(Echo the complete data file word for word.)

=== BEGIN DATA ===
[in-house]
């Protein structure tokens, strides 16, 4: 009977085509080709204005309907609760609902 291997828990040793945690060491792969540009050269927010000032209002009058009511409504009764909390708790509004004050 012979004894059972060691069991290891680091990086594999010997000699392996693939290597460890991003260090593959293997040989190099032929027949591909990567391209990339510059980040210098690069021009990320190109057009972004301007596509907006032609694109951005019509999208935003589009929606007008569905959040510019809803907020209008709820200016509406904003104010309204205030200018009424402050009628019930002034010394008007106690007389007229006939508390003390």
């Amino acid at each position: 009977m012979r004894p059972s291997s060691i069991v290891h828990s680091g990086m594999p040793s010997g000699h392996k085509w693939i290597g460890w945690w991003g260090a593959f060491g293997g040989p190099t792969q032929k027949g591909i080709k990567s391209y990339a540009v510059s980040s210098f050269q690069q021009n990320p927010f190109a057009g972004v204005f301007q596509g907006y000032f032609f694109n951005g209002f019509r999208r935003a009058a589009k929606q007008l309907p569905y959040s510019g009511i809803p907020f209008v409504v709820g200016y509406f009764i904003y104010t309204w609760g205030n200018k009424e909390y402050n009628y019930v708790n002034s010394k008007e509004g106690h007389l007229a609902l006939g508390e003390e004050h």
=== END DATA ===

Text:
[in-house]
């Protein structure tokens, strides 16, 4: 009977085509080709204005309907609760609902 291997828990040793945690060491792969540009050269927010000032209002009058009511409504009764909390708790509004004050 012979004894059972060691069991290891680091990086594999010997000699392996693939290597460890991003260090593959293997040989190099032929027949591909990567391209990339510059980040210098690069021009990320190109057009972004301007596509907006032609694109951005019509999208935003589009929606007008569905959040510019809803907020209008709820200016509406904003104010309204205030200018009424402050009628019930002034010394008007106690007389007229006939508390003390």
């Amino acid at each position: 009977m012979r004894p059972s291997s060691i069991v290891h828990s680091g990086m594999p040793s010997g000699h392996k085509w693939i290597g460890w945690w991003g260090a593959f060491g293997g040989p190099t792969q032929k027949g591909i080709k990567s391209y990339a540009v510059s980040s210098f050269q690069q021009n990320p927010f190109a057009g972004v204005f301007q596509g907006y000032f032609f694109n951005g209002f019509r999208r935003a009058a589009k929606q007008l309907p569905y959040s510019g009511i809803p907020f209008v409504v709820g200016y509406f009764i904003y104010t309204w609760g205030n200018k009424e909390y402050n009628y019930v708790n002034s010394k008007e509004g106690h007389l007229a609902l006939g508390e003390e004050h």